[Ach] Cipher-Order: AES128/AES256 - was: Secure E-Mail Transport based on DNSSec/TLSA/DANE

Aaron Zauner azet at azet.org
Mon Nov 9 13:23:40 CET 2015


Terje Elde wrote:
> Reverse is also mostly (but not certainly); If AES is secure, there’s a good chance that Camellia is as well.

I would not totally agree there. This comes back to my point that
there's far less academic research on CAMELLIA than on AES - for
non-public research: we just don't know.

> The one thing that worries me with the discussion of removing Camellia, is that arguments for are almost always focused exclusively on a cryptographic/mathematic perspective.  The arguments are often true, valid and good, but they’re also narrow in scope.  I’m not worried about AES from a crypto/math-perspective, what worries me is that those arguing for Camellia-removal seem to ignore the practical aspect.  It’s *far* more likely that there’ll be an engineering-break, than a math-break.  What happens if someone finds a key-leakage issue with a hardware crypto-implementation, allowing leaking keys between XEN-instances for example?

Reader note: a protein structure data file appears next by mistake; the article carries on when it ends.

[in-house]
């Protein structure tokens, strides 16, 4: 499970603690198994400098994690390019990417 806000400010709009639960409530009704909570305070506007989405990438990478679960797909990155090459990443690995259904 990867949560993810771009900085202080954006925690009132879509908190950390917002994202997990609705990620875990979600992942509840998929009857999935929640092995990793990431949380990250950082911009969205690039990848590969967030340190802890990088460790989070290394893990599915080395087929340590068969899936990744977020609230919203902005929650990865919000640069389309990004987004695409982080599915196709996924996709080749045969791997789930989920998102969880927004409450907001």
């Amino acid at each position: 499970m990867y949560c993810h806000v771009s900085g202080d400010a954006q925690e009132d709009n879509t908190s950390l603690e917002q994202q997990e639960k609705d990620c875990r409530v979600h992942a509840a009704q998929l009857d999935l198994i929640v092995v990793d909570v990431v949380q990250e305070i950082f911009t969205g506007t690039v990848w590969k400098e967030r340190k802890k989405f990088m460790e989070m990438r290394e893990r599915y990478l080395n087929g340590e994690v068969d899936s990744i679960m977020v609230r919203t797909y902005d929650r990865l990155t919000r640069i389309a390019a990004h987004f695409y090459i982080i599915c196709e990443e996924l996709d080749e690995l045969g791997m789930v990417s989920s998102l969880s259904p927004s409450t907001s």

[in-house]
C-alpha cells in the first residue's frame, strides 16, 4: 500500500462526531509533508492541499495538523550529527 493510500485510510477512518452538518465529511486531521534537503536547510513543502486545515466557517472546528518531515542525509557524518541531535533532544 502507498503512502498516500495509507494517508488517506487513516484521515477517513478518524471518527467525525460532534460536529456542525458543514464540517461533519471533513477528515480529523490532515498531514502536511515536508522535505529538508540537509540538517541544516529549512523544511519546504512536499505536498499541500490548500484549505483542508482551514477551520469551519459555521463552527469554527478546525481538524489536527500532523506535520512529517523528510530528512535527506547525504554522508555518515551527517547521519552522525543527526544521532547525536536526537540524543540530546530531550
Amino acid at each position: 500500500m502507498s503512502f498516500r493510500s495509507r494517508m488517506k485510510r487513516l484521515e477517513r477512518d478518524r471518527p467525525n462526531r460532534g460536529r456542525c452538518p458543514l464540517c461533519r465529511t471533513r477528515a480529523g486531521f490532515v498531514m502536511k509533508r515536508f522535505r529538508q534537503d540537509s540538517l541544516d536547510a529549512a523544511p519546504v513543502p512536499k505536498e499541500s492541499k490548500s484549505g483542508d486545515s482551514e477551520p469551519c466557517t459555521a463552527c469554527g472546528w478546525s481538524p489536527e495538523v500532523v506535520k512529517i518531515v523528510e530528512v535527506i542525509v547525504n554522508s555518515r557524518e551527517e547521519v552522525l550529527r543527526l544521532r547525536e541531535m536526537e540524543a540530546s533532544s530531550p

How exactly is CAMELLIA helping here? Such a key leak probably affects
multiple ciphers.

> There seems to be an implied “the math is solid, therefor AES the algoritm is secure, therefore all uses of AES is secure”.  The first conclusion is solid, but not the second.

There's still no security proof for AES to the best of my knowledge,
some block-cipher modes come with proofs attached though.

> I find the timing of this a bit puzzling to be honest.  It’s only this very year that we saw usage of RC4 to mitigate BEAST for example.  That is, the math-solid algoritms got shifted out by some, in favour of math-broken, because they figured the tradeoff was better.  (Lots could be said about if that was a good call or not).

BEAST was in 2011. What we saw this year is IETF prohibiting use of RC4.
Same thing for SSLv3.

> It tends not to be the crypto math that gets broken, but usage, implementations, etc.

Not sure where using exotic ciphers helps here, these are code-branches
people look at far less. For example: BoringSSL removed all CAMELLIA
code (i.e. chromium, android etc. won't support it anymore, since
they've switched their entire codebade to BoringSSL a few weeks back).


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